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Full time employee to self employed sole trader - but need additional part time work on the side

Discussion in 'Employment & HR' started by Barnacles, Feb 8, 2018.

  1. Barnacles

    Barnacles UKBF Newcomer Free Member

    1 0
    Hi all,

    Huge apologies if this question is already answered, I did try to find the answer :)

    I recently made the decision to leave my full time employment in favour of starting up on my own as a sole trader. I have already kicked off my business idea development and am doing this in my spare time alongside my day job. For various reasons I have decided to hand my notice in to my current company with the intention of focusing full time on my own business in the future. I have a 5 month notice period so a number of months to get my idea up and running (it’s also relatively quick to bring to market).

    I’m planning for success but I’m also a realist. I’m fortunate enough to be experienced in a field where part time consultancy/freelance work would be more than enough to ensure fixed income to cover mortgage/bills etc so should my business plan not work out, I can still keep things going.

    My question is - a potential employer for a part time role has asked if I’d be invoicing as a consultant or be a part time employee. I’ve read as much as I can on different employment statuses but can’t work out which option may be better financially now that I’m registered as a sole trader (but not yet trading) - if there is even a difference from that aspect. I’m not fussed about employee benefits, i just want the initial security of 2-3 days a week income so I can still work on progressing my own business. But I’d also like to keep my tax obligations and paperwork to a minimum.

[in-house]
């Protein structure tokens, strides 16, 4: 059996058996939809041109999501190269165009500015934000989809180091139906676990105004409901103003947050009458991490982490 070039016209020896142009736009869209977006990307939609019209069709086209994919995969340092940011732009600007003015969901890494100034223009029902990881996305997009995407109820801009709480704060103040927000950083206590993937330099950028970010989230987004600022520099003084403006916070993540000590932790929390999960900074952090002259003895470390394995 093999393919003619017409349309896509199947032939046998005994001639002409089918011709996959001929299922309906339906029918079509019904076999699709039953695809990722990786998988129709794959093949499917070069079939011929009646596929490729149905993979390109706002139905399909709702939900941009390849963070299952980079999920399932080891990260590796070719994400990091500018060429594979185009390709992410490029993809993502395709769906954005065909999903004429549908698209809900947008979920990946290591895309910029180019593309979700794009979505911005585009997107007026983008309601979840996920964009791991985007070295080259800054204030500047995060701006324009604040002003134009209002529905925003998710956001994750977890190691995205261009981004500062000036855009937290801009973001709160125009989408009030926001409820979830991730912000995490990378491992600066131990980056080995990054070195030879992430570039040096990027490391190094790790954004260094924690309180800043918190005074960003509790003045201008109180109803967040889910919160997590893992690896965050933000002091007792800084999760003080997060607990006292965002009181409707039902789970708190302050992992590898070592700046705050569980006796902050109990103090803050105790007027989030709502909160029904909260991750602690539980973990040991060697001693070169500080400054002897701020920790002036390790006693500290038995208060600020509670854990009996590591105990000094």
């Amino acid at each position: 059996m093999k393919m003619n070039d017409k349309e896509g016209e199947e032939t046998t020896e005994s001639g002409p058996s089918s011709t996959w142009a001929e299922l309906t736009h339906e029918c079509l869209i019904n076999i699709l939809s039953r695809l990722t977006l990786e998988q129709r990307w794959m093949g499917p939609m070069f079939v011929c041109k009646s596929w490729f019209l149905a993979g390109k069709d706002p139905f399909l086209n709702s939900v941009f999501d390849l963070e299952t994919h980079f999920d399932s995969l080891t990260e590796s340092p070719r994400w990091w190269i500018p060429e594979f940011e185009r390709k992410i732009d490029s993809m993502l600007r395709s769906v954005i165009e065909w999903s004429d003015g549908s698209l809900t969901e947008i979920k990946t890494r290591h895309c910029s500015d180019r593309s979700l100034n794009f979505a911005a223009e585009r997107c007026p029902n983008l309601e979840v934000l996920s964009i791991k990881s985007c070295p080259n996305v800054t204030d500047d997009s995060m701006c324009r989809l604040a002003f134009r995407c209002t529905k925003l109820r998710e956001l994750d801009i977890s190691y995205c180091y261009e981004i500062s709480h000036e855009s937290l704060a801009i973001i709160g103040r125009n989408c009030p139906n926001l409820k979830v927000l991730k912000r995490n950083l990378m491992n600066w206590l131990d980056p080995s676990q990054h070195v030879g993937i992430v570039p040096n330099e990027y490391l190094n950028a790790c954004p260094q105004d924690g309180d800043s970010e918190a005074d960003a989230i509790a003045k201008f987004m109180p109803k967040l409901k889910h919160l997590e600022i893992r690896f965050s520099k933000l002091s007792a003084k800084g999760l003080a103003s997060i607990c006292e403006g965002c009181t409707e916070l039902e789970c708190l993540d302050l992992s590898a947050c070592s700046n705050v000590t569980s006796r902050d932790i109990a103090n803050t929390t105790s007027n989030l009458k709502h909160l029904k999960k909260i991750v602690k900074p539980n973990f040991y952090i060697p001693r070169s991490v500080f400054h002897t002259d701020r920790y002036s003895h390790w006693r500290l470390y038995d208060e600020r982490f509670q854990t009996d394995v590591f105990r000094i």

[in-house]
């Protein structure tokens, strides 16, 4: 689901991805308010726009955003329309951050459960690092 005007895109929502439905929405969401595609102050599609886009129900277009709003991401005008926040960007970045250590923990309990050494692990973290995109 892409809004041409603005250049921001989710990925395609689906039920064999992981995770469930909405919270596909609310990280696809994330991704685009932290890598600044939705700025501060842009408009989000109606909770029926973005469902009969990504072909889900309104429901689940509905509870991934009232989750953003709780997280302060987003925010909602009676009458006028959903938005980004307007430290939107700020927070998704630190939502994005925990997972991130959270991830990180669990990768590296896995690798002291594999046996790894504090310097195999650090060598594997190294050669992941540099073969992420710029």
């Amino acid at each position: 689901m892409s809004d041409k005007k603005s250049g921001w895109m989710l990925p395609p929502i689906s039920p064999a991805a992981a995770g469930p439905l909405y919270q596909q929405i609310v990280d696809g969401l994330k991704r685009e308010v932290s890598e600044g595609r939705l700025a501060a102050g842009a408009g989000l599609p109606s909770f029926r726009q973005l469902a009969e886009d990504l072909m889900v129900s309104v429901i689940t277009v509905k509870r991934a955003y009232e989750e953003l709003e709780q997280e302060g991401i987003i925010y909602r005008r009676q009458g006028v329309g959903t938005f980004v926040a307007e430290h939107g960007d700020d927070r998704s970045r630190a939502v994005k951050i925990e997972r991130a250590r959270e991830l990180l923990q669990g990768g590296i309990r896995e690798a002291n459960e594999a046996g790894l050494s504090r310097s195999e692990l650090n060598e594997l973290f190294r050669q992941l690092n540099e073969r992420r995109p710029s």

I hope this makes some kind of sense - I’m afraid my head is spinning a little!

    Many thanks in advance for your feedback,
     
    Posted: Feb 8, 2018 By: Barnacles Member since: Feb 8, 2018
    #1
  2. Newchodge

    Newchodge UKBF Big Shot Free Member

    9,314 2,370
    There is no choice about this. Either you are an employee or you are self employed. You don't get to choose. Check the HMRC website to establish which it is.
     
    Posted: Feb 8, 2018 By: Newchodge Member since: Nov 8, 2012
    #2